| Chief minister Nitish Kumar watches the budget telecast. Picture by Deepak Kumar |
Patna, Feb. 28: Finance minister P. Chidambaram’s budget had more political implication in the state than economic, as it prompted chief minister Nitish Kumar and his deputy Sushil Kumar Modi to speak in different tones.
Nitish expressed his “heart-felt gratitude” to Chidambaram for promising to revisit the parameters for granting special status to a state and making a commitment on reconstructing Nalanda University — his dream project. Modi, on the other hand, described the budget as lacklustre, disappointing and inflationary that neglects the interest of Bihar.
This is the first time in seven years that Nitish and Modi gave divergent views on an issue in public. Chidambaram’s overture has triggered off speculation that the Congress might be viewing Nitish as a possible ally at the post-election stage. The Congress leaders here recalled Nitish’s statement in public that he would support any combination according special status to Bihar.
Chidambaram getting soft with Nitish’s demand and his dream project landed the BJP and Modi in a tight spot. Supporters of Modi said the BJP — the alliance partner of the ruling JD(U) in the state — is a national party. The deputy chief minister could not afford to praise Chidambaram and stay in the party, one among them said.
After Chidambaram presented his budget in the Lok Sabha, Nitish, for a change, had only kind words to say. “I will speak on the complete budget another day. But today I will express only my gratitude to the finance minister,” he told reporters.
Nitish has reasons to feel ecstatic. Chidambaram in his speech took Nitish’s dream of special category status for Bihar a step ahead when he said: “The present criteria for determining backwardness are based on terrain, density of population and length of international borders. It may be more relevant to use a measure like the distance of the state from the national average under criteria such as per capita income, literacy and other human development indicators. I propose to evolve new criteria and reflect them in future planning and devolution of funds.”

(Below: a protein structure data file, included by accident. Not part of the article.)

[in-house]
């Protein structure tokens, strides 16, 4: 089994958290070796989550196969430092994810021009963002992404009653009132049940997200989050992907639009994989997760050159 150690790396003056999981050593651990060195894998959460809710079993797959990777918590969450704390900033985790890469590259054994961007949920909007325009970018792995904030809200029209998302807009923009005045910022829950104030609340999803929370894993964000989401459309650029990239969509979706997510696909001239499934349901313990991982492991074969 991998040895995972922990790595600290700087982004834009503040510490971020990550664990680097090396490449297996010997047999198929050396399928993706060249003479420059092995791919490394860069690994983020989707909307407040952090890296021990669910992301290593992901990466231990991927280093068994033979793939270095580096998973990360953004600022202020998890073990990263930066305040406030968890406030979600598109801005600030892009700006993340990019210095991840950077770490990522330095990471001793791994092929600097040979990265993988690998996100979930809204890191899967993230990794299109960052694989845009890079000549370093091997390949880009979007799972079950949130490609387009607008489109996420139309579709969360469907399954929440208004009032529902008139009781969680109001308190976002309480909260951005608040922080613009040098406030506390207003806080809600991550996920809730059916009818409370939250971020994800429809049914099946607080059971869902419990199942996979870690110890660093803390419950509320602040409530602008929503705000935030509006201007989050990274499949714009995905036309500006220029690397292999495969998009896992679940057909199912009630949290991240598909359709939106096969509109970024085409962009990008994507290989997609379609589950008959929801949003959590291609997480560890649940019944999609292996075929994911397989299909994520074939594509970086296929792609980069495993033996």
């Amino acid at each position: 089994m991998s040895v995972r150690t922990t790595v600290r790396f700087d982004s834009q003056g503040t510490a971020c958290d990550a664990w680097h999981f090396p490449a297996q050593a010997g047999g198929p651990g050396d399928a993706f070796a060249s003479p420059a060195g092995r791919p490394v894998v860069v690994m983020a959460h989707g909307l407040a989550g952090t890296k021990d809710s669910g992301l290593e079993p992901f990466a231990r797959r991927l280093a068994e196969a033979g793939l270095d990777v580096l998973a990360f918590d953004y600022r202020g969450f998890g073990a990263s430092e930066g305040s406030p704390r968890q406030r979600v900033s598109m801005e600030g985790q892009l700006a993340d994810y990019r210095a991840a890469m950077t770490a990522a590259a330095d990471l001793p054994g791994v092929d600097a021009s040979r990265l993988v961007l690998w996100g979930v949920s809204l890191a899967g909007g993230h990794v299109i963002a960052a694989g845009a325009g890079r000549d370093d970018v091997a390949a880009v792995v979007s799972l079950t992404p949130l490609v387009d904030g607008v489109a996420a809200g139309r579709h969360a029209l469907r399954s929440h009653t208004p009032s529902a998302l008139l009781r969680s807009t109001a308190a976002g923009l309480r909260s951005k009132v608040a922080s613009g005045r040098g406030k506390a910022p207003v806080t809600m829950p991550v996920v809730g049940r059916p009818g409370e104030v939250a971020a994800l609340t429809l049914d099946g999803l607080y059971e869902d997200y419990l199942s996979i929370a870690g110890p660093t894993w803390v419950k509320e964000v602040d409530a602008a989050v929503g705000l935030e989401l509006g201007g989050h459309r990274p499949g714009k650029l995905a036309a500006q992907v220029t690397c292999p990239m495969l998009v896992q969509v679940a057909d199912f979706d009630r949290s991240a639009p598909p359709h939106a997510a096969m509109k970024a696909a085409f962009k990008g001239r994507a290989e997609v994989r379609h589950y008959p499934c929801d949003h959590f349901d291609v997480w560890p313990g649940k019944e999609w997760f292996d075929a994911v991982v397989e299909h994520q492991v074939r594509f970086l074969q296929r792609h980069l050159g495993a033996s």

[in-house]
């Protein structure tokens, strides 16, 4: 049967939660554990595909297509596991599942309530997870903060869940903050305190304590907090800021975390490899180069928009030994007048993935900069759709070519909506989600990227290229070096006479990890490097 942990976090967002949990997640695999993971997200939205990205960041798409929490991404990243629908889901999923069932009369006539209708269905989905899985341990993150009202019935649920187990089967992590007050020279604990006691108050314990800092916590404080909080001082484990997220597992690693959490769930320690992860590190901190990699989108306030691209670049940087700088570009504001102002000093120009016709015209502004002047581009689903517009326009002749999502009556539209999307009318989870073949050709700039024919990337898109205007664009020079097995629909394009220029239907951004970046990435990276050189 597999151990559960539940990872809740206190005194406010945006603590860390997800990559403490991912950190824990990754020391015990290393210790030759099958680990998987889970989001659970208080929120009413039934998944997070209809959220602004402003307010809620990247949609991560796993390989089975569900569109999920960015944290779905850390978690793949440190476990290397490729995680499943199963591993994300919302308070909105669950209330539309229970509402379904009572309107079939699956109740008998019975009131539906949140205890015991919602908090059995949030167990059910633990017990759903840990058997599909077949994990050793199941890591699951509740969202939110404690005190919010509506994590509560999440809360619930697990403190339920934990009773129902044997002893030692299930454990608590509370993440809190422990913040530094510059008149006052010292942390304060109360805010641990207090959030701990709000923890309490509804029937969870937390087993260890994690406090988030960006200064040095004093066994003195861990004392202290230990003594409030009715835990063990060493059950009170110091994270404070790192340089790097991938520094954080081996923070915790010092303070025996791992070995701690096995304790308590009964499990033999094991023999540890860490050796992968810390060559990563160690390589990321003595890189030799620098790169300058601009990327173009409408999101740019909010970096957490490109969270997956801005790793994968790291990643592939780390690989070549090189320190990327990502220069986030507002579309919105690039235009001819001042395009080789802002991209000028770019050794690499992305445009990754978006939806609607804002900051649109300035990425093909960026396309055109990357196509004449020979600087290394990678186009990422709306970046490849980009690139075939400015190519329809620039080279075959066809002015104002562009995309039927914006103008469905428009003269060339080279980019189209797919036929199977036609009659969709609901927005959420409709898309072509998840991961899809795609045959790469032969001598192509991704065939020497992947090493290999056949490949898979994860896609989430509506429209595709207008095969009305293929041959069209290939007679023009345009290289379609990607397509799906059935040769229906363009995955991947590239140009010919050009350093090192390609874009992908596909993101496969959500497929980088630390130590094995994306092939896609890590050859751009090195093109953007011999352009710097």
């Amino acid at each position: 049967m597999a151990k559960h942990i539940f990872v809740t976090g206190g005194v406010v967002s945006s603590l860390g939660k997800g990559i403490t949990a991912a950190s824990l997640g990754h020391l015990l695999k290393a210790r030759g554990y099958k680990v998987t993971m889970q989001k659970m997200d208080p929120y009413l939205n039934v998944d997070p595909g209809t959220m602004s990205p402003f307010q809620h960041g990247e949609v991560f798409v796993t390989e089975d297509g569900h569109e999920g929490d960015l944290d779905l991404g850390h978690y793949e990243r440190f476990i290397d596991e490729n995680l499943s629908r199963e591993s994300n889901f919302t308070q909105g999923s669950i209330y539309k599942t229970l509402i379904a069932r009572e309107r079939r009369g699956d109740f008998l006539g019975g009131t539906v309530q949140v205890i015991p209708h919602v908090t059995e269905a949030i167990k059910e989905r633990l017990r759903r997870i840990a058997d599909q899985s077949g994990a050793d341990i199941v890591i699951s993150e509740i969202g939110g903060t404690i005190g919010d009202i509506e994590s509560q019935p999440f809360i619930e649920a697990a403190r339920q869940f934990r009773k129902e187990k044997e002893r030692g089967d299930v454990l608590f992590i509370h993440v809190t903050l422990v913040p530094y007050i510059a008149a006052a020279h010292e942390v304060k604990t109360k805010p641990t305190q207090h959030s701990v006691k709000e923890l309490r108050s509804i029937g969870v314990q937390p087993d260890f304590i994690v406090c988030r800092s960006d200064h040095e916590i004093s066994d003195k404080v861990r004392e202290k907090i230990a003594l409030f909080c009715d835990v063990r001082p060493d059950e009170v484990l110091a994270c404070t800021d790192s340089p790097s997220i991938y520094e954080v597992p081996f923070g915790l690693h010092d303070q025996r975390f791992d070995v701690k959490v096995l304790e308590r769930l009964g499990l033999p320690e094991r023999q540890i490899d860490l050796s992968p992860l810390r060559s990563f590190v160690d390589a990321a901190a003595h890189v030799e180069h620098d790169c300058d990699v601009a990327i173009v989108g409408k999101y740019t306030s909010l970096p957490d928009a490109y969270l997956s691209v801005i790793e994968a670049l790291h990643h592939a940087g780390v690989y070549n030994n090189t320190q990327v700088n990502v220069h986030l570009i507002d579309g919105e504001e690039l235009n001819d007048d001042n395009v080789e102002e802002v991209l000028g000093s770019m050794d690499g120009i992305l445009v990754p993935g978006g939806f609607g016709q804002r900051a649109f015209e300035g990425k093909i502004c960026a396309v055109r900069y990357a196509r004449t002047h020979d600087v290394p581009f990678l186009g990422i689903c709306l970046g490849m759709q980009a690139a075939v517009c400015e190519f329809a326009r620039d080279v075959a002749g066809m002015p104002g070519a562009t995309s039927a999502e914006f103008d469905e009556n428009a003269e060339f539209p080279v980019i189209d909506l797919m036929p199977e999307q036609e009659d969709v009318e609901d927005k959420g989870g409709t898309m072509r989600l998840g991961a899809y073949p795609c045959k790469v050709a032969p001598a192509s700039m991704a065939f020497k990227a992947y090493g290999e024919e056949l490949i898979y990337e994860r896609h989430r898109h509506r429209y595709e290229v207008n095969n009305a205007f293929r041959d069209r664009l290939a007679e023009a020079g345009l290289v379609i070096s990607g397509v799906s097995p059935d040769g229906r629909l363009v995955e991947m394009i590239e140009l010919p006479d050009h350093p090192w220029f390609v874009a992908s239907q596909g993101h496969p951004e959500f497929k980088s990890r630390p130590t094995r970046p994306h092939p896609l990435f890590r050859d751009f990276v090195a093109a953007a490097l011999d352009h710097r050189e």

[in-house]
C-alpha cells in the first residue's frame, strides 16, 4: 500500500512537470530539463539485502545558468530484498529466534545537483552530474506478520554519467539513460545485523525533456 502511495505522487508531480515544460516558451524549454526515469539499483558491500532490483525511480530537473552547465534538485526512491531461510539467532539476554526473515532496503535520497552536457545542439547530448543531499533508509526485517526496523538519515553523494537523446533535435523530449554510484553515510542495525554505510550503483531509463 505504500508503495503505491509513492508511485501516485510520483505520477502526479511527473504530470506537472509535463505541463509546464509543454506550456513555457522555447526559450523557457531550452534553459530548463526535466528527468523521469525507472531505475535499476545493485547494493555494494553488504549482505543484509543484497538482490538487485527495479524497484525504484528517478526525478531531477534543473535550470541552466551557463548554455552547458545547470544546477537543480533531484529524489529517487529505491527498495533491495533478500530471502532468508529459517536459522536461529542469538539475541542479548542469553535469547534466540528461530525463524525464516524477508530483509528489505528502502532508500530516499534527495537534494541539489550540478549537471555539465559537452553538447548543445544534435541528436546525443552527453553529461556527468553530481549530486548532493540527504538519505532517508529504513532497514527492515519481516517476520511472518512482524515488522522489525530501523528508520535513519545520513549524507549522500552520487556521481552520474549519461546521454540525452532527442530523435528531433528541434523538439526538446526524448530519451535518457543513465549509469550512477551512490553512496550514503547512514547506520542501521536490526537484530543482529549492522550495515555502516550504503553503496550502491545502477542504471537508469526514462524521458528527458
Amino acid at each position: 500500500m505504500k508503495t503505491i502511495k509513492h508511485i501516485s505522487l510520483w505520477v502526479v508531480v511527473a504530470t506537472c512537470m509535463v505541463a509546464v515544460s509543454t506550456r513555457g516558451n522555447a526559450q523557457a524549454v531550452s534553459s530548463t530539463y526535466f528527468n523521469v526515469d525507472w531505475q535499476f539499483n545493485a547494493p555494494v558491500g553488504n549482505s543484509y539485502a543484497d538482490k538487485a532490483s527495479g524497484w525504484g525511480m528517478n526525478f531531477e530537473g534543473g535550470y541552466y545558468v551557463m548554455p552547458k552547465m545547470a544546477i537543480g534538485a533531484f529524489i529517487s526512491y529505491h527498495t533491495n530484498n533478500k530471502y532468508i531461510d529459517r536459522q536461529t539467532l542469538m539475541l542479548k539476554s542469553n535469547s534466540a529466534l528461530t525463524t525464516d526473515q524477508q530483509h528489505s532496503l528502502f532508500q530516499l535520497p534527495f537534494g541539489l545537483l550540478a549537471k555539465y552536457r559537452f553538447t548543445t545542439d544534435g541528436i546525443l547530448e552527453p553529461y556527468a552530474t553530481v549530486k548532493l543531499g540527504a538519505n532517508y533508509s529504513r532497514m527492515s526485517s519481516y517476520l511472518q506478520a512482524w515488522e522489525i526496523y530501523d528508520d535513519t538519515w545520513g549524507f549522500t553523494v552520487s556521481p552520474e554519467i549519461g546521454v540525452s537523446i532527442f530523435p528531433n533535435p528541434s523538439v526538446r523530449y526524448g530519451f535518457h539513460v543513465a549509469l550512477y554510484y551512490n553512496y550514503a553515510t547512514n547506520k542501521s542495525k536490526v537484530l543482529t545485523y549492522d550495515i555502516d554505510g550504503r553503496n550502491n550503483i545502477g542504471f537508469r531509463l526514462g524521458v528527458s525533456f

Reacting to it, Nitish said: “It is a victory of principle. The battle for special status has reached a crucial point. The rally in Ramlila Maidan on March 17 has become even more important now. I will demand that the Union government implements its announcement now as it has agreed to our demand,” he said.
Besides, Chidambaram’s assertion that the Nalanda University would be made an international centre of excellence prompted Nitish’s kind words. “Chidambaram has affirmed his commitment for the university. I hope he comes with adequate funds,” said Nitish.
Chidambaram said in Parliament: “The reconstruction of the Nalanda University has gathered momentum. The government is committed to the creation of Nalanda University as a centre of educational excellence.”
Apart from Nitish, Nalanda University vice-chancellor Gopa Sabharwal hailed Chidambaram. “We welcome the comments of the finance minister on the commitment of the Government of India to the creation of Nalanda University as a centre of educational excellence.”
Cut back to Nitish. He also hailed Chidambaram for the continuation of special grants to Bihar in the form of backward region grant fund (BRGF).
Nitish’s deputy, in sharp contrast, said: “The increase in BRGF is just Rs 500 crore.” He termed the Union Budget a disappointment because it had ignored most of the demands of Bihar.